Application of Compositional Models for Glycan HILIC Data

Galligan, Marie
Campbell, Matthew P.
Saldova, Radka
Rudd, Pauline M.
Murphy, Thomas Brendan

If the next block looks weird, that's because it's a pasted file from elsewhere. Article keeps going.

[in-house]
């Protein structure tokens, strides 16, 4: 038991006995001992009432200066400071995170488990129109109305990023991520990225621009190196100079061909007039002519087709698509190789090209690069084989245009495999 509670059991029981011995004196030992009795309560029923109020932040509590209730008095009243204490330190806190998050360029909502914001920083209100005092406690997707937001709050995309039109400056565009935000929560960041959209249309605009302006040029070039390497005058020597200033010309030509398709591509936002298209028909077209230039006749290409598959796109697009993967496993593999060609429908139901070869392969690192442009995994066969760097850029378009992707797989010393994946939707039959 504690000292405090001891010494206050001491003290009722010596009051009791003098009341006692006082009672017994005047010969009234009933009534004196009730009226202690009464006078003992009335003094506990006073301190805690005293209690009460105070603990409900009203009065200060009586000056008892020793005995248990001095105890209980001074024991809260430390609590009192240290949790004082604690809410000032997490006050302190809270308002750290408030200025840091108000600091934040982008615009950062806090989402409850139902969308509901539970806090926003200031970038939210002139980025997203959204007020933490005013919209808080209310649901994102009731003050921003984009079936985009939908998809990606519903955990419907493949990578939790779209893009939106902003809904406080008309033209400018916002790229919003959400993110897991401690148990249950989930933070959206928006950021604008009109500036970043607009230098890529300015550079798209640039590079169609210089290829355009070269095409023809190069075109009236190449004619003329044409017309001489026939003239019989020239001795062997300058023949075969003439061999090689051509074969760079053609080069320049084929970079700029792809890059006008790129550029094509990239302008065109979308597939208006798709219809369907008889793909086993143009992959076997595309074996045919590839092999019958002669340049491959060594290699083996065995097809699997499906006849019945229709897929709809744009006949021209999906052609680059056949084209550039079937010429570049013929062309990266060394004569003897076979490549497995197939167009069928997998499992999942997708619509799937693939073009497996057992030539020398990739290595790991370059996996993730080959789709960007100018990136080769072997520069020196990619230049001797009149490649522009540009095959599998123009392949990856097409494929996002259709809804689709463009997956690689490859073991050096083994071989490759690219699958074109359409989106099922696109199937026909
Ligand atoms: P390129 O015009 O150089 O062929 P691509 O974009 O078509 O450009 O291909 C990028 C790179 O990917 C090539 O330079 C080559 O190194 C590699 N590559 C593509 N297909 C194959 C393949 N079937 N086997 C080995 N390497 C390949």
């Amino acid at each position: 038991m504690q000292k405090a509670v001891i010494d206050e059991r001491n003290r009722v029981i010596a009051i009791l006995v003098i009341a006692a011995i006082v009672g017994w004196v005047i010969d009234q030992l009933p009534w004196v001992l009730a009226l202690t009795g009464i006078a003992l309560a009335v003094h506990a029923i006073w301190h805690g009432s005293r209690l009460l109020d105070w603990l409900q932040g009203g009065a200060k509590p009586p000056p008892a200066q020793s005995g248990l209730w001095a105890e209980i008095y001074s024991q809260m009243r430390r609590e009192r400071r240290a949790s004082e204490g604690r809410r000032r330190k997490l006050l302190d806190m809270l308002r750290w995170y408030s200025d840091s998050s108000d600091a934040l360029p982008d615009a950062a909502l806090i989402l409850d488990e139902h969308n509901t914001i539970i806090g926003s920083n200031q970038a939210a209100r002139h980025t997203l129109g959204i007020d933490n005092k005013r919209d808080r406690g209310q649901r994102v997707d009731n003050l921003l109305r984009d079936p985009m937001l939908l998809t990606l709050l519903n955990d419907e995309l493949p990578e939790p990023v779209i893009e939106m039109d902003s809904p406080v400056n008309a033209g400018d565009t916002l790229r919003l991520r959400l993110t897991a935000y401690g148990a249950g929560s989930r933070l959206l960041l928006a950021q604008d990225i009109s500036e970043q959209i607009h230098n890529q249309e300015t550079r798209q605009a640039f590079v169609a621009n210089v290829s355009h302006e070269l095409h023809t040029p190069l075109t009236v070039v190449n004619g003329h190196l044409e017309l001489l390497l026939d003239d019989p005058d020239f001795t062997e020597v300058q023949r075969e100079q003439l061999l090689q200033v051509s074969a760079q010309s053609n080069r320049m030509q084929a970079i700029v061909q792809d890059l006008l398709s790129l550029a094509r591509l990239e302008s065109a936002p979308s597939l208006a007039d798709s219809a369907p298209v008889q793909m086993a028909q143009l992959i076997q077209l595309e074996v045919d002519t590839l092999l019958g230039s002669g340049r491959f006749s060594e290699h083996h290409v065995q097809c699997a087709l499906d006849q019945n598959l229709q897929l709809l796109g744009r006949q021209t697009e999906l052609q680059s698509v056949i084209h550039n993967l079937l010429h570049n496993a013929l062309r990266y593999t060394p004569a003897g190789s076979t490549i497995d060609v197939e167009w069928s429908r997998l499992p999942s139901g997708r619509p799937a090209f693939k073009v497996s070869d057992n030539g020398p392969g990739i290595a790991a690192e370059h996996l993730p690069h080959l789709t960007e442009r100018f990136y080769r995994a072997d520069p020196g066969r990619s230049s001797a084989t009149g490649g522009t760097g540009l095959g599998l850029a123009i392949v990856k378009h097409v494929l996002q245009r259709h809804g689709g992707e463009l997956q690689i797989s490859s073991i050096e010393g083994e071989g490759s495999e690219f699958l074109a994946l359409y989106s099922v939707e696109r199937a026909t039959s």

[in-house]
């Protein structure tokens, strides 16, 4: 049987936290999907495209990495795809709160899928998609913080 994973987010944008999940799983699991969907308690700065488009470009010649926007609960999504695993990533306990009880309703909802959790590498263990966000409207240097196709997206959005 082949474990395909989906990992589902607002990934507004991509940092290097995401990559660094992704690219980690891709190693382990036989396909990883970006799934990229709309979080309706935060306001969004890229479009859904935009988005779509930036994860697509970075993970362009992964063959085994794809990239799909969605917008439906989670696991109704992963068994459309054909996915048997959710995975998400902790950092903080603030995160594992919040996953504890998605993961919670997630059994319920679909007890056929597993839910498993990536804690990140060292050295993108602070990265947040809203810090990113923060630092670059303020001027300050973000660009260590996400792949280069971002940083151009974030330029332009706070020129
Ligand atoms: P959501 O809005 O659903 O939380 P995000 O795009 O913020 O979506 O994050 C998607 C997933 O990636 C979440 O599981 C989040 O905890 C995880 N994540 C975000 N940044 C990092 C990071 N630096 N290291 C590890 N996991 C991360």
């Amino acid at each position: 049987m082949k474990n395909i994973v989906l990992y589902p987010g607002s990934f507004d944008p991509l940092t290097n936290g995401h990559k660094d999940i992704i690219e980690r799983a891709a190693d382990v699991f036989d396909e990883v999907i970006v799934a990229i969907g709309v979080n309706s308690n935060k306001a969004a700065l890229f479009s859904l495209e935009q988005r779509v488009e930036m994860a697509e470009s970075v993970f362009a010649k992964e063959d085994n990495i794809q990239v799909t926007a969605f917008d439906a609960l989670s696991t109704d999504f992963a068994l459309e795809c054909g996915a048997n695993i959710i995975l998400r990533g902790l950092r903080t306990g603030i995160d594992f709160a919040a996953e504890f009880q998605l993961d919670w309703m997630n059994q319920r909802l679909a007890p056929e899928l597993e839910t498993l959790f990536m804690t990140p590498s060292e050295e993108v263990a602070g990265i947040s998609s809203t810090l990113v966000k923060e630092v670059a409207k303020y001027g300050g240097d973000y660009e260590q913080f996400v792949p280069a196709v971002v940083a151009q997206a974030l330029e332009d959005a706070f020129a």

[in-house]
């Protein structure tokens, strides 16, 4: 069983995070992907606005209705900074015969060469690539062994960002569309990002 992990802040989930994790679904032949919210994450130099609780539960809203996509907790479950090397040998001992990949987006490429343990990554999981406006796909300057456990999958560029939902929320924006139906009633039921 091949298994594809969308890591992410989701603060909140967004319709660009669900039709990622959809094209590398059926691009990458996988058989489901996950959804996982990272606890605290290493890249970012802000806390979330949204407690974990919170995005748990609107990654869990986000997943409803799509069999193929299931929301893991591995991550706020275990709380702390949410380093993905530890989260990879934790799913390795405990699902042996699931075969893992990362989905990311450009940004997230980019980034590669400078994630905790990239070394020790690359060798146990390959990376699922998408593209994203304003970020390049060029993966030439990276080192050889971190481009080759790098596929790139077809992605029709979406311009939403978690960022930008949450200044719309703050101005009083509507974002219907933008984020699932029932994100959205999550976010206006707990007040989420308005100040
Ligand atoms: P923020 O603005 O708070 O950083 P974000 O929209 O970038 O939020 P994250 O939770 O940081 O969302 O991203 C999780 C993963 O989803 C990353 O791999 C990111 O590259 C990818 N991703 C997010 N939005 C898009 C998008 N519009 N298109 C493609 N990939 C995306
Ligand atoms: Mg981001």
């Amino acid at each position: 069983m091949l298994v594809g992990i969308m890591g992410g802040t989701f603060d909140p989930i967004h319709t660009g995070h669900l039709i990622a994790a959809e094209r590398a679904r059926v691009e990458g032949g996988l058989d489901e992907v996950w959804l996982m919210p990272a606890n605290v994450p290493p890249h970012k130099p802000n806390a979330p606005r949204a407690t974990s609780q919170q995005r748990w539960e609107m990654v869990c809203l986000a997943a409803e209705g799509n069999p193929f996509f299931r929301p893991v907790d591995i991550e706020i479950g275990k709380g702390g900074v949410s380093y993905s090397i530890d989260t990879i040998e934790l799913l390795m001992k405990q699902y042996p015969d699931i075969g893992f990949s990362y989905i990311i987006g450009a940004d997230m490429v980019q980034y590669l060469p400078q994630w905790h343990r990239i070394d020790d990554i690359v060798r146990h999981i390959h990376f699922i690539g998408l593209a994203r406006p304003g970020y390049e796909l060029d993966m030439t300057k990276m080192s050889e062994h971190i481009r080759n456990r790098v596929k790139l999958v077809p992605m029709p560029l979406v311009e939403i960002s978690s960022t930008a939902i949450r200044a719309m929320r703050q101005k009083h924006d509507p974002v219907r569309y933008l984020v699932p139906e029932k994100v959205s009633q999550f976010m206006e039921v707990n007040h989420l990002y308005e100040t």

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Glycoconjugates constitute a major class of biomolecules which include glycoproteins, glycosphingolipids and proteoglycans. The enzymatic process in which glycans (sugar chains) are linked to proteins or lipids is called glycosylation. Glycosylation is involved in many biological processes, both physiological and pathological, inlcuding host-pathogen interactions, tumour invasion, cell trafficking and signalling. Changes in glycan structure are thought be be at least partly responsible for the development of inflammation, infection, arteriosclerosis, immune defects and autoimmunity. Such changes have been observed in human diseases such as diabetes mellitus, rheumatoid arthritis and Alzheimer’s Disease. Aberrant patterns of glycosylation are also a universal feature of cancer cells. The field of glycobiology thus shows great potential for the discovery of glycan biomarkers for disease diagnosis and prognosis. Here we focus specifically on N-glycans, that is, glycans attached to protein molecules via a nitrogen atom. This class of glycans is the best characterized. High-throughput HILIC analysis is a well-established technique for the separation and quantification of N-linked glycans released from glycoproteins. HILIC analysis quantifies the N-glycan structures in serum via a chromatogram, which is subsequently standardized and integrated. The generated data for each sample is a set of relative HILIC peak areas and as a result, the data is compositional. To-date, most statistical analyses of these glycan data fail to account for their compositional nature. We compare and contrast three compositional data models for the glycan HILIC data: the Dirichlet, Nested Dirichlet and Logistic Normal models, with the intention of providing tools for the statistical analysis of compositional data analysis in the glycobiology field. We use these three models for classification of disease/control cases in ovarian and lung cancer diagnosis applications. We discuss and compare these models in terms of their classification performance and goodness-of-fit ​
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